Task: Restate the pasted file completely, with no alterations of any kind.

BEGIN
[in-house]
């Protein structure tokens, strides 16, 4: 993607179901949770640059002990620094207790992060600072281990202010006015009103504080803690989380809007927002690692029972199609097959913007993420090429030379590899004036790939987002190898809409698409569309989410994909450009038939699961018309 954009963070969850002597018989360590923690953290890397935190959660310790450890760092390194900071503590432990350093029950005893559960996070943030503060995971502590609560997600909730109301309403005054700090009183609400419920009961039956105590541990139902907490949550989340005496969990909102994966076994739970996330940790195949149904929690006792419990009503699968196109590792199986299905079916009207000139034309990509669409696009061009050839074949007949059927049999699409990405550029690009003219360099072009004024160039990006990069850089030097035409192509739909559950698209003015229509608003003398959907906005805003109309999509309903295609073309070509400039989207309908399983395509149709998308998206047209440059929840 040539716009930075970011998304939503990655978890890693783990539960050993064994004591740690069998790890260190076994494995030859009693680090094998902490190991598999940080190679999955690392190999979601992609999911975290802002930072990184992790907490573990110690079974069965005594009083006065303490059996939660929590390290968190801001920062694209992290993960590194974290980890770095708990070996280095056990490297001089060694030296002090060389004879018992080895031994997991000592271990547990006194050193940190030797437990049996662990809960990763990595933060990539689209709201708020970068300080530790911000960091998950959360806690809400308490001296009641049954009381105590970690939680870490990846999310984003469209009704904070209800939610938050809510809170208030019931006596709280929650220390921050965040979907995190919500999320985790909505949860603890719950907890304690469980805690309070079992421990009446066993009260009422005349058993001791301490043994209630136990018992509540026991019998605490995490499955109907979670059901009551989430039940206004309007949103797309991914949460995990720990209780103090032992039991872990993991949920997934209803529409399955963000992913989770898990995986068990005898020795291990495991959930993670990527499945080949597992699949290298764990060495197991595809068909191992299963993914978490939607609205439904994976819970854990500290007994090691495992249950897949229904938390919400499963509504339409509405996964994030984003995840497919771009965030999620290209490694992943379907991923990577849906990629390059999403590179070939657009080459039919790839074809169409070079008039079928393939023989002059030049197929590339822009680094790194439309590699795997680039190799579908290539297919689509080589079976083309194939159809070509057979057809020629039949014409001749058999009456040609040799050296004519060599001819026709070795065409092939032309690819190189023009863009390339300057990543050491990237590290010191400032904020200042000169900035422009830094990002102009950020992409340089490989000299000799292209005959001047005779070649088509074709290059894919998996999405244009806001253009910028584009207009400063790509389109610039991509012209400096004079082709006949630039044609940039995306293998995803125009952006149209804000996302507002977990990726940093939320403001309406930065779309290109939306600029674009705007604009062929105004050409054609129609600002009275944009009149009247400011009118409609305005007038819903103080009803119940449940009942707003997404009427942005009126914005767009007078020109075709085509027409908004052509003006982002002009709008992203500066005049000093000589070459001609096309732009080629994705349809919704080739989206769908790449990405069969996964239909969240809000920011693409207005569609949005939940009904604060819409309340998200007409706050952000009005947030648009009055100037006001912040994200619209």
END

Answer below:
[in-house]
């Protein structure tokens, strides 16, 4: 993607179901949770640059002990620094207790992060600072281990202010006015009103504080803690989380809007927002690692029972199609097959913007993420090429030379590899004036790939987002190898809409698409569309989410994909450009038939699961018309 954009963070969850002597018989360590923690953290890397935190959660310790450890760092390194900071503590432990350093029950005893559960996070943030503060995971502590609560997600909730109301309403005054700090009183609400419920009961039956105590541990139902907490949550989340005496969990909102994966076994739970996330940790195949149904929690006792419990009503699968196109590792199986299905079916009207000139034309990509669409696009061009050839074949007949059927049999699409990405550029690009003219360099072009004024160039990006990069850089030097035409192509739909559950698209003015229509608003003398959907906005805003109309999509309903295609073309070509400039989207309908399983395509149709998308998206047209440059929840 040539716009930075970011998304939503990655978890890693783990539960050993064994004591740690069998790890260190076994494995030859009693680090094998902490190991598999940080190679999955690392190999979601992609999911975290802002930072990184992790907490573990110690079974069965005594009083006065303490059996939660929590390290968190801001920062694209992290993960590194974290980890770095708990070996280095056990490297001089060694030296002090060389004879018992080895031994997991000592271990547990006194050193940190030797437990049996662990809960990763990595933060990539689209709201708020970068300080530790911000960091998950959360806690809400308490001296009641049954009381105590970690939680870490990846999310984003469209009704904070209800939610938050809510809170208030019931006596709280929650220390921050965040979907995190919500999320985790909505949860603890719950907890304690469980805690309070079992421990009446066993009260009422005349058993001791301490043994209630136990018992509540026991019998605490995490499955109907979670059901009551989430039940206004309007949103797309991914949460995990720990209780103090032992039991872990993991949920997934209803529409399955963000992913989770898990995986068990005898020795291990495991959930993670990527499945080949597992699949290298764990060495197991595809068909191992299963993914978490939607609205439904994976819970854990500290007994090691495992249950897949229904938390919400499963509504339409509405996964994030984003995840497919771009965030999620290209490694992943379907991923990577849906990629390059999403590179070939657009080459039919790839074809169409070079008039079928393939023989002059030049197929590339822009680094790194439309590699795997680039190799579908290539297919689509080589079976083309194939159809070509057979057809020629039949014409001749058999009456040609040799050296004519060599001819026709070795065409092939032309690819190189023009863009390339300057990543050491990237590290010191400032904020200042000169900035422009830094990002102009950020992409340089490989000299000799292209005959001047005779070649088509074709290059894919998996999405244009806001253009910028584009207009400063790509389109610039991509012209400096004079082709006949630039044609940039995306293998995803125009952006149209804000996302507002977990990726940093939320403001309406930065779309290109939306600029674009705007604009062929105004050409054609129609600002009275944009009149009247400011009118409609305005007038819903103080009803119940449940009942707003997404009427942005009126914005767009007078020109075709085509027409908004052509003006982002002009709008992203500066005049000093000589070459001609096309732009080629994705349809919704080739989206769908790449990405069969996964239909969240809000920011693409207005569609949005939940009904604060819409309340998200007409706050952000009005947030648009009055100037006001912040994200619209």